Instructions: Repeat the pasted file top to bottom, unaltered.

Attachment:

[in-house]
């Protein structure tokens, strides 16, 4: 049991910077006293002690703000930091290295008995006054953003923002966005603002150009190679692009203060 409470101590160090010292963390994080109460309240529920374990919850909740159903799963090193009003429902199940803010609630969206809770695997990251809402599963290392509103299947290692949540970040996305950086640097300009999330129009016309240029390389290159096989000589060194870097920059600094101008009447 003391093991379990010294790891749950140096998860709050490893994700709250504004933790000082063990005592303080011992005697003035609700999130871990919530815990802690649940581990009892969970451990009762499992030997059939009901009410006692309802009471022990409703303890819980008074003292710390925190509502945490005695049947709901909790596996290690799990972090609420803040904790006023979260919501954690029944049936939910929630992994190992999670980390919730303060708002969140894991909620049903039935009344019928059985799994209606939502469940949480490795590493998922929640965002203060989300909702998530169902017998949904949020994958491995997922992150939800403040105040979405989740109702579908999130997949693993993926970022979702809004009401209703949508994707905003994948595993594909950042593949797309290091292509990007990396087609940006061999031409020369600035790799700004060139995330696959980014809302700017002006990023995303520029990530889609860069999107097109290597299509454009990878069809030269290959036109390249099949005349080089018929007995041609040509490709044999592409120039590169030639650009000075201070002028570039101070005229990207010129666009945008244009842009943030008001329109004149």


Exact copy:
[in-house]
């Protein structure tokens, strides 16, 4: 049991910077006293002690703000930091290295008995006054953003923002966005603002150009190679692009203060 409470101590160090010292963390994080109460309240529920374990919850909740159903799963090193009003429902199940803010609630969206809770695997990251809402599963290392509103299947290692949540970040996305950086640097300009999330129009016309240029390389290159096989000589060194870097920059600094101008009447 003391093991379990010294790891749950140096998860709050490893994700709250504004933790000082063990005592303080011992005697003035609700999130871990919530815990802690649940581990009892969970451990009762499992030997059939009901009410006692309802009471022990409703303890819980008074003292710390925190509502945490005695049947709901909790596996290690799990972090609420803040904790006023979260919501954690029944049936939910929630992994190992999670980390919730303060708002969140894991909620049903039935009344019928059985799994209606939502469940949480490795590493998922929640965002203060989300909702998530169902017998949904949020994958491995997922992150939800403040105040979405989740109702579908999130997949693993993926970022979702809004009401209703949508994707905003994948595993594909950042593949797309290091292509990007990396087609940006061999031409020369600035790799700004060139995330696959980014809302700017002006990023995303520029990530889609860069999107097109290597299509454009990878069809030269290959036109390249099949005349080089018929007995041609040509490709044999592409120039590169030639650009000075201070002028570039101070005229990207010129666009945008244009842009943030008001329109004149």